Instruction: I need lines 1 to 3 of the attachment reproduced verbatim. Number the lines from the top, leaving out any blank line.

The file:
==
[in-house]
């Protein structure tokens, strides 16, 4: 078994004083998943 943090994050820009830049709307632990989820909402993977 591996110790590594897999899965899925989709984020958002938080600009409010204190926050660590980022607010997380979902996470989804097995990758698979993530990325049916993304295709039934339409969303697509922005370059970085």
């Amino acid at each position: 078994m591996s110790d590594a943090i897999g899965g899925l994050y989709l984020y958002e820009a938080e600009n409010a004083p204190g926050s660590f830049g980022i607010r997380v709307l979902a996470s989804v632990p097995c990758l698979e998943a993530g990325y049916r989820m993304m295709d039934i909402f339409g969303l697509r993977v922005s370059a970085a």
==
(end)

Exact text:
[in-house]
């Protein structure tokens, strides 16, 4: 078994004083998943 943090994050820009830049709307632990989820909402993977 591996110790590594897999899965899925989709984020958002938080600009409010204190926050660590980022607010997380979902996470989804097995990758698979993530990325049916993304295709039934339409969303697509922005370059970085």
């Amino acid at each position: 078994m591996s110790d590594a943090i897999g899965g899925l994050y989709l984020y958002e820009a938080e600009n409010a004083p204190g926050s660590f830049g980022i607010r997380v709307l979902a996470s989804v632990p097995c990758l698979e998943a993530g990325y049916r989820m993304m295709d039934i909402f339409g969303l697509r993977v922005s370059a970085a």